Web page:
John places this story following the Feast of Tabernacles which was highlighted by the illumination of the temple. At this feast the people remembered the promise that the day of the Lord, “… will be a unique day—a day known only to the Lord—with no distinction between day and night. When evening comes, there will be light.” (Zechariah 14:7). Giving light to the eyes of this blindman is a practical sign of Jesus’ claim to be the light of the world.
This was not an ordinary miracle, it was most extraordinary, as the healed man said, “Nobody has ever heard of opening the eyes of a man born blind.” (John 9:32) You might have thought such an amazing miracle would be a cause for joy and celebration, but instead it raises questions, and tensions rise. Some neighbours don’t believe it is the same man; the authorities call his parents for proof of identity, but they don’t want to be implicated in the healing. After intense questioning the man is expelled from the synagogue, cut off from the faith community.
A big issue and point of conflict is who is greater, Jesus or Moses. The authorities are disciples of Moses and “enforcers” of Moses’ law. By making a potion of spittle and clay, Jesus had technically worked on the Sabbath and therefore had broken the law of Moses. The question was whose side are you on? Are you a disciple of Moses who will follow the law or a disciple of Jesus who will follow him? This was in fact a false choice. Jesus fulfilled the law of Moses and was the prophet who Moses promised would come. It raised the questions then, which is still relevant today. Are we disciples of Jesus? Will we follow Jesus?
The last scene in this story is perhaps the most heart-warming. It is hard to imagine what was going on in this man’s mind. It was the best day of his life, his sight restored, a new life opening before him. Yet his parents won’t embrace him, his neighbours don’t believe him and the authorities excommunicate him.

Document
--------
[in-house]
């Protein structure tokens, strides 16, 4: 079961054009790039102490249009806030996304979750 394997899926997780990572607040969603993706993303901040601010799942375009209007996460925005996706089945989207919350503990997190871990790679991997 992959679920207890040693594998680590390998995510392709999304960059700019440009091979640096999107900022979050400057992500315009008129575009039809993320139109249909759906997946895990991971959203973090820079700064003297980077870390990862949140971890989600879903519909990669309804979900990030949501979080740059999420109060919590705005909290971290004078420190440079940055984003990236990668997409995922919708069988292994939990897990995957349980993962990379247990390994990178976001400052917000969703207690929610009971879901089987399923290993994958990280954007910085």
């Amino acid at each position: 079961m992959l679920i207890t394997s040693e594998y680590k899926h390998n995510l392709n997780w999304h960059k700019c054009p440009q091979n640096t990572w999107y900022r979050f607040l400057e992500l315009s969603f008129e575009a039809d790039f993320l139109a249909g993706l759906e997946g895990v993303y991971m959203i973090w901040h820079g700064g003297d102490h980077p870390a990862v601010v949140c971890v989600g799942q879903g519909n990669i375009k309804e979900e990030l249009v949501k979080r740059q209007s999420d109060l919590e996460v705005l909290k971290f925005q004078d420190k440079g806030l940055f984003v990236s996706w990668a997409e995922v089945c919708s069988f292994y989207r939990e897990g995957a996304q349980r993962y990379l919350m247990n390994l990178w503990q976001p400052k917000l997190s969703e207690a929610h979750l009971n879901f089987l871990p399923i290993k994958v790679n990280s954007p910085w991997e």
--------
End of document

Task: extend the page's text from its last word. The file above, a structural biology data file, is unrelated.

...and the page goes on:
When Jesus heard that the man had been cast out he went looking for him. An early Christian said, The authorities cast him out of the temple, but the Lord of the temple found him. Jesus had dealt with his physical problem. Now Jesus deals with his spiritual problem. Scholars note this man’s understanding of Jesus is gradually transformed. In verse 11 he says, The man Jesus opened my eyes, verse 17 Jesus is a prophet, and in verse 38 he calls Jesus Lord. From man, to prophet to Lord.
Again, this raises questions for us. Do you see Jesus as a man, a prophet or as Lord. Have you encountered him in your life or do you turn a blind eye to him? Have you accepted him as your Lord and Saviour? Those who have found Jesus, can identify with the words from John Newton’s hymn, I once was lost but now I’m found, was blind but now I see.
Do you identify more easily with the man who believed, the neighbours who doubted or the authorities who opposed Jesus?
Consider a time when Jesus brought light into your life, how did that help you?
Rev John Malcolm